EU gender equality laws would lead to inequality say actuaries

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EU moves to enforce gender equality in insurance rates and pension calculations could lead to greater inequality The Actuarial Profession has said.

The warning comes in response to an announcement from Juliane Kokott, Advocate General of the European Court of Justice, who claimed the practice of setting different insurance rates and pension calculations for men and women could be in violation of EU sex discrimination laws.

The Actuarial Profession, the umbrella group for English and Scottish actuaries, countered that gender is a clearly defined differentiator between individuals and is useful for identifying risk levels for the traits typically demonstrated by each gender. Being prevented from identifying two clear groups with different risks may lead to greater unfairness to most members of the groups.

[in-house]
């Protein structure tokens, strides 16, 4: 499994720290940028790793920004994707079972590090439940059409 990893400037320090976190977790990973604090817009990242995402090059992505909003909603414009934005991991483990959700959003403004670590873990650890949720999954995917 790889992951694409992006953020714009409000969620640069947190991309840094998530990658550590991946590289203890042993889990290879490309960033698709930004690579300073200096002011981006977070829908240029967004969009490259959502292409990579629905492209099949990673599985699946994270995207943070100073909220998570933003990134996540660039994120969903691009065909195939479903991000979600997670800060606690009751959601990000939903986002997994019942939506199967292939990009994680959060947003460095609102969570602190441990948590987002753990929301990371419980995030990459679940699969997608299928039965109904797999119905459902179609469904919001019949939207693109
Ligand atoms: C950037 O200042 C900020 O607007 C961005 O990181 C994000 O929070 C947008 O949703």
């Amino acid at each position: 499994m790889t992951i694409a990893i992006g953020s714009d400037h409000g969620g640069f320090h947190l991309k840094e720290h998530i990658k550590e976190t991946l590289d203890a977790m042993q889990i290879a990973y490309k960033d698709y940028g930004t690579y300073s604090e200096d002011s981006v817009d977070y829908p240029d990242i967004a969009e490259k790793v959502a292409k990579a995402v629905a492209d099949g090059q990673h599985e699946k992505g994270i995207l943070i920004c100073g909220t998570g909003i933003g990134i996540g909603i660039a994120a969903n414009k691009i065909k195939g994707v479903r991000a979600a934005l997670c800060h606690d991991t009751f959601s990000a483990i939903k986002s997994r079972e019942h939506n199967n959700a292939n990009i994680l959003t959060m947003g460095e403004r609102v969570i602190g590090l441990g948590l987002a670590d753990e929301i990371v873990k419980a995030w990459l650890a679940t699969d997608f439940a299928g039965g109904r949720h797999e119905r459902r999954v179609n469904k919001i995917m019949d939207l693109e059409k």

Bill Baker, of the Profession's health and care committee said: "Discrimination is, of course, wrong. But societies have to agree on what we consider discrimination to actually be. Is it unfair to offer lower rates to clearly defined groups of people (such as members of one sex), whose evidenced risk profile means they will on average have lower claims on a fund? If we were to continue down this path, it could mark the end of cheaper insurance products for what actuaries consider, based on hard statistical evidence, to be lower risk groups

He added "If insurers had to give, for example, the same annuity to men and women, despite women living longer, men may well decide not to purchase these more expensive annuities. Insurers providing annuities would then have to price the annuities nearer the higher female rate. So, rather than the cost of an annuity being at the midway point between male and female costs, it would actually be at the more expensive female level."

Duncan Anderson of the Profession's general insurance committee concluded: "Actuaries look at risks based on statistical evidence. If evidence shows that a particular group of motorists are more prone to accidents than other groups then insurers should be able to set prices which reflect this."

 

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